Do you watch Washington Redskins QB Kirk Cousins?
“Only if there’s crossover, you what I mean? So, I think the game I watched him this year was LA. They played the Rams. It’s usually like that, as far as the league goes. If you’re having a lot of crossover you might see someone play the same guy a lot of times or whatever it might be. But, that’s really it. There’s so much time-consuming in this business that you’re not going to watch someone unless it’s for your own purpose.”
What does he do well that you’ve seen?
“Just knowing Kirk, he’s very meticulous. He was always that way in college. You can see it play out in his game now. He has a good feel for what he does and the game plan. Obviously, he can throw the ball really well. He’s always been able to do that, and he’s been able to take advantage of his opportunities and he is where he is now.”
How would you describe his presence at the line of scrimmage?
“To be honest, I wasn’t there when he played. I wouldn’t really know.”
How important was it to have TE George Kittle have a big game? Especially on that last drive, I think five catches on that last drive, fought to get across the goal line on that touchdown.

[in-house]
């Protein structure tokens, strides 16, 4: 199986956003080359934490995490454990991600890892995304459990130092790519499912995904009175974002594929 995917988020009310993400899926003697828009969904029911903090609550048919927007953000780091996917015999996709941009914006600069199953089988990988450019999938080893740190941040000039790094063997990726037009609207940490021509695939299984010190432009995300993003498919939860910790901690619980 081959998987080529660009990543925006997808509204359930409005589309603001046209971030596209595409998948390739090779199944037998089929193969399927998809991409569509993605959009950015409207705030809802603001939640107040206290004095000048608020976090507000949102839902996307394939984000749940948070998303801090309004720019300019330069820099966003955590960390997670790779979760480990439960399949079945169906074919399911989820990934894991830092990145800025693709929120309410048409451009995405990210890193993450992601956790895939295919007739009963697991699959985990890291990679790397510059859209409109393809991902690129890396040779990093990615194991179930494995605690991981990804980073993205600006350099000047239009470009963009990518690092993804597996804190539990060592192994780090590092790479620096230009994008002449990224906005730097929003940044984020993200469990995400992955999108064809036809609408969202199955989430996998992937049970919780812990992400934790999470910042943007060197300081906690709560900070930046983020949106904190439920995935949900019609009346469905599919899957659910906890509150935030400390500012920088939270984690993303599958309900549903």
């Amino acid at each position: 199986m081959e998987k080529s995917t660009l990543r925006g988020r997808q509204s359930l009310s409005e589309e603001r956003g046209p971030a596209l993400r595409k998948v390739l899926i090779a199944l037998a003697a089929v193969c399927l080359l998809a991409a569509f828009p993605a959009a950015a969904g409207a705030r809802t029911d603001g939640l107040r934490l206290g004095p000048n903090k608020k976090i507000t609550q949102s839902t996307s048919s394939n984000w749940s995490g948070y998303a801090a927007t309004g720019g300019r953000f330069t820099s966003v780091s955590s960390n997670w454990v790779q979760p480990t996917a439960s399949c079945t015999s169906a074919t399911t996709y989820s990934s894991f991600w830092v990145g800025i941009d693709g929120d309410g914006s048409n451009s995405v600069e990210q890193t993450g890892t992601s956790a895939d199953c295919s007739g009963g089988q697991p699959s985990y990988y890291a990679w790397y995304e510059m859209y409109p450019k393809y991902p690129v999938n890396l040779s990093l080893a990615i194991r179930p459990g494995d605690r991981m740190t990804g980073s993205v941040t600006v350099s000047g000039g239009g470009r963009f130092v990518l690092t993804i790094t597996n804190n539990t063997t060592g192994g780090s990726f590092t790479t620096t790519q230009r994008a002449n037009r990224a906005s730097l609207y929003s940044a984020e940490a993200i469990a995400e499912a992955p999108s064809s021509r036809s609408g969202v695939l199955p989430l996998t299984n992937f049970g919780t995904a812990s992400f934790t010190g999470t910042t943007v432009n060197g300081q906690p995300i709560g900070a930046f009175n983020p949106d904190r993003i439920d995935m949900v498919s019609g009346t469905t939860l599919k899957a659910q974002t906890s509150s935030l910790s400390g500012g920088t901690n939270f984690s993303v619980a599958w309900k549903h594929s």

“I think we talked about it before. We’ve got a lot of young guys, but they earn their jobs here. They’re here for a reason. Especially the young guys have gotten better each and every week. For George to have some big catches, the touchdown to basically tie the game up and give us a chance in overtime. It was big. It’s good for him, it’s good to build confidence. I think everyone else around sees it and just says, ‘Let’s just keep working.’ That’s all we can do. We’re not going to sit here and say, ‘Oh we’re 0-5, let’s camp for the rest of the year.’ We have a lot of pride in this room, a lot of guys who are willing to play until the end of every game. When you have that, good things are going to come.”
What does he do well, compared to some of the other guys you’ve played with?
“The thing about George that surprised me, you hear about a tight end from Iowa you’re thinking about this big, blocking tight end. Then he comes in and he has a lot of shiftiness to him. Some good skill set. I think that was surprising. And then, his football IQ and his awareness. You can see it. It’s there all the time. He knows when he has to break a certain way, or maybe sit a little bit longer, whatever it might be. I’ve been impressed from the day he got here. For him to have a game like that on Sunday, come up with some big plays, I think it’s huge for not only him but for our entire offense.”
On that first drive of the game you two couldn’t connect in the end zone. Did you put that ball where you wanted to put it?